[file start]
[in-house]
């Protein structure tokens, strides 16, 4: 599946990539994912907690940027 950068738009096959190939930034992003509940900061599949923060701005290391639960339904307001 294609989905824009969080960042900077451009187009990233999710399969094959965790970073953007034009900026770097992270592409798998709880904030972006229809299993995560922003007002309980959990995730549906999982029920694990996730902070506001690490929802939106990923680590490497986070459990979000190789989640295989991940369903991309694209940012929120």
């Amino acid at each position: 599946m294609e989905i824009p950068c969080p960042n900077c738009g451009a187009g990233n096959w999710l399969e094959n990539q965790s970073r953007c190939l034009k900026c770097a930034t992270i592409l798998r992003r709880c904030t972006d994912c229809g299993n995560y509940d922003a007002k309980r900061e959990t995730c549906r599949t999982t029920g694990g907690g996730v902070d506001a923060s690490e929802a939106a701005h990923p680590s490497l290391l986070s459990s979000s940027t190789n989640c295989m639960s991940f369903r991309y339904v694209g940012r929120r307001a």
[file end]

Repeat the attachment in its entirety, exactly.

[in-house]
């Protein structure tokens, strides 16, 4: 599946990539994912907690940027 950068738009096959190939930034992003509940900061599949923060701005290391639960339904307001 294609989905824009969080960042900077451009187009990233999710399969094959965790970073953007034009900026770097992270592409798998709880904030972006229809299993995560922003007002309980959990995730549906999982029920694990996730902070506001690490929802939106990923680590490497986070459990979000190789989640295989991940369903991309694209940012929120």
């Amino acid at each position: 599946m294609e989905i824009p950068c969080p960042n900077c738009g451009a187009g990233n096959w999710l399969e094959n990539q965790s970073r953007c190939l034009k900026c770097a930034t992270i592409l798998r992003r709880c904030t972006d994912c229809g299993n995560y509940d922003a007002k309980r900061e959990t995730c549906r599949t999982t029920g694990g907690g996730v902070d506001a923060s690490e929802a939106a701005h990923p680590s490497l290391l986070s459990s979000s940027t190789n989640c295989m639960s991940f369903r991309y339904v694209g940012r929120r307001a």